Telstra CEO Andy Penn has announced that his company will be opening an Innovation and Capability Centre in Bangalore later this year, saying it will help address the IT skills shortage in Australia.
According to Penn, this shortage will amount to around 60,000 skilled workers in the IT sector over the next five years.
"Bangalore is India's Silicon Valley, and even there we are competing for talent with the likes of Apple, Google, and other digital companies," Penn said during a speech at the Committee for Economic Development of Australia (CEDA) on Wednesday.
"This Innovation and Capability Centre consolidates our presence in India, where we already work with many partners and furthers in-house talent we previously sourced from third parties. It means we can quickly hire, develop, and scale that talent across our business."
Penn also criticised the "significant negative commentary" across the United States and the United Kingdom about immigration, calling it "an unhealthy and potentially dangerous path for the world to take".
"We need to build skills, not walls," Penn said.
"An ongoing skilled migration policy is essential for Australia and essential for Telstra to attract and recruit the right talent and capabilities we need to transform and compete effectively on a global stage.
"A well-targeted skilled migration policy is a job creator, not a job taker."
The chief executive explained that Australia's skilled labour market is too small for Telstra's needs, meaning it has had to recruit more software engineers from other countries.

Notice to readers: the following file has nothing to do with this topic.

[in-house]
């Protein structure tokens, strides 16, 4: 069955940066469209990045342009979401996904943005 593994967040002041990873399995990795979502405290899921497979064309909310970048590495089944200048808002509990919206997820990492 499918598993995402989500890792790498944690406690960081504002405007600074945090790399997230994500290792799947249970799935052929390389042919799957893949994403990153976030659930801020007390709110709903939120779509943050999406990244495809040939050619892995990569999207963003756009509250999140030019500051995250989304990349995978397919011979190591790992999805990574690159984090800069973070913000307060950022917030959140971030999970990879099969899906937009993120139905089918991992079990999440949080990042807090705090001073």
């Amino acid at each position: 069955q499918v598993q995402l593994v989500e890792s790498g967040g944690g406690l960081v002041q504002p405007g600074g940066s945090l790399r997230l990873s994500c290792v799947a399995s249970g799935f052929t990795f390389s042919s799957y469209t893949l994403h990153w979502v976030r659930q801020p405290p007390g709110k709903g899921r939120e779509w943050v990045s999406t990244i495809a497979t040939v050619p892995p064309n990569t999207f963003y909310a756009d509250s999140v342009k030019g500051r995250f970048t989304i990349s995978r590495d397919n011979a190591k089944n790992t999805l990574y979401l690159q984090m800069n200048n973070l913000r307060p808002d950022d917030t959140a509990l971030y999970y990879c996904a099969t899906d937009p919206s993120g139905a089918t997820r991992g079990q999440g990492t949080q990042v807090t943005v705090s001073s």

However, the telco is also working on partnering with local universities to help develop the skill sets it is looking for, including across software-defined networking, machine learning, and big data.
As a result, he said Telstra will commit to taking on a certain number of graduates with partner tertiary institutions every year.
"As a nation, we have to do more to get the balance right between what the government does, what the private sector needs, and what is being taught in institutes and universities," he added.
"When we look at the deep domain technology skills we need, when we look at our growth profile, Australia is not able to meet our requirements in the short term.
"We have to tap the global talent market while those issues are addressed domestically."
Penn attributed the loss of 8,000 roles at Telstra to the rollout of the National Broadband Network (NBN), which he told CEDA would result in the telco losing "between one third and half of our earnings".
He also pointed to the imminent launch of 5G, saying it will arrive "at exactly the same time that a number of other extraordinary technologies are maturing", including software-defined networks, artificial intelligence, the Internet of Things (IoT), machine learning, and cloud computing.
The chief executive hinted that while Telstra signed "a number of deals" with some of the biggest smartphone brands in the world, there are still other brands to work with.